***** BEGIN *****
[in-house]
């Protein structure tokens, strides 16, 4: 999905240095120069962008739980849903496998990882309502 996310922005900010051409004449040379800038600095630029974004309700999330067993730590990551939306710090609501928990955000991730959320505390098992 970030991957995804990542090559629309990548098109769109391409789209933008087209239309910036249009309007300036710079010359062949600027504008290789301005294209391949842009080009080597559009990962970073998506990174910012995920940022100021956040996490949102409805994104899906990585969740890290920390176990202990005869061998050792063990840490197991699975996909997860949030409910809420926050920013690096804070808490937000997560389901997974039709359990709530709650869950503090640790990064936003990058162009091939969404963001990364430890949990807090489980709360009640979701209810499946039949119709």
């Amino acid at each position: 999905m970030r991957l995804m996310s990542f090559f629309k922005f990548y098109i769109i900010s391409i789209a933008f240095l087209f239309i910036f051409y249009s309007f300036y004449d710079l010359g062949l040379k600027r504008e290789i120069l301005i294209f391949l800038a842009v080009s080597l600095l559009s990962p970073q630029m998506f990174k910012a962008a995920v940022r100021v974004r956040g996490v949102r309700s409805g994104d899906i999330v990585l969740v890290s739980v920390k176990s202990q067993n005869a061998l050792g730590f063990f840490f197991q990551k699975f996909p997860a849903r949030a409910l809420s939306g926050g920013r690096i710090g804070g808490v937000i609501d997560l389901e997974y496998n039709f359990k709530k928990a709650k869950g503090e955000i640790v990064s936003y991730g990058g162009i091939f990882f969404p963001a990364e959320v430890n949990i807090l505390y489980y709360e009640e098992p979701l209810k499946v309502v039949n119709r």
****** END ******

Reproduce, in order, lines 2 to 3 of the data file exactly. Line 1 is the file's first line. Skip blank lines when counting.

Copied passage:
């Protein structure tokens, strides 16, 4: 999905240095120069962008739980849903496998990882309502 996310922005900010051409004449040379800038600095630029974004309700999330067993730590990551939306710090609501928990955000991730959320505390098992 970030991957995804990542090559629309990548098109769109391409789209933008087209239309910036249009309007300036710079010359062949600027504008290789301005294209391949842009080009080597559009990962970073998506990174910012995920940022100021956040996490949102409805994104899906990585969740890290920390176990202990005869061998050792063990840490197991699975996909997860949030409910809420926050920013690096804070808490937000997560389901997974039709359990709530709650869950503090640790990064936003990058162009091939969404963001990364430890949990807090489980709360009640979701209810499946039949119709």
């Amino acid at each position: 999905m970030r991957l995804m996310s990542f090559f629309k922005f990548y098109i769109i900010s391409i789209a933008f240095l087209f239309i910036f051409y249009s309007f300036y004449d710079l010359g062949l040379k600027r504008e290789i120069l301005i294209f391949l800038a842009v080009s080597l600095l559009s990962p970073q630029m998506f990174k910012a962008a995920v940022r100021v974004r956040g996490v949102r309700s409805g994104d899906i999330v990585l969740v890290s739980v920390k176990s202990q067993n005869a061998l050792g730590f063990f840490f197991q990551k699975f996909p997860a849903r949030a409910l809420s939306g926050g920013r690096i710090g804070g808490v937000i609501d997560l389901e997974y496998n039709f359990k709530k928990a709650k869950g503090e955000i640790v990064s936003y991730g990058g162009i091939f990882f969404p963001a990364e959320v430890n949990i807090l505390y489980y709360e009640e098992p979701l209810k499946v309502v039949n119709r």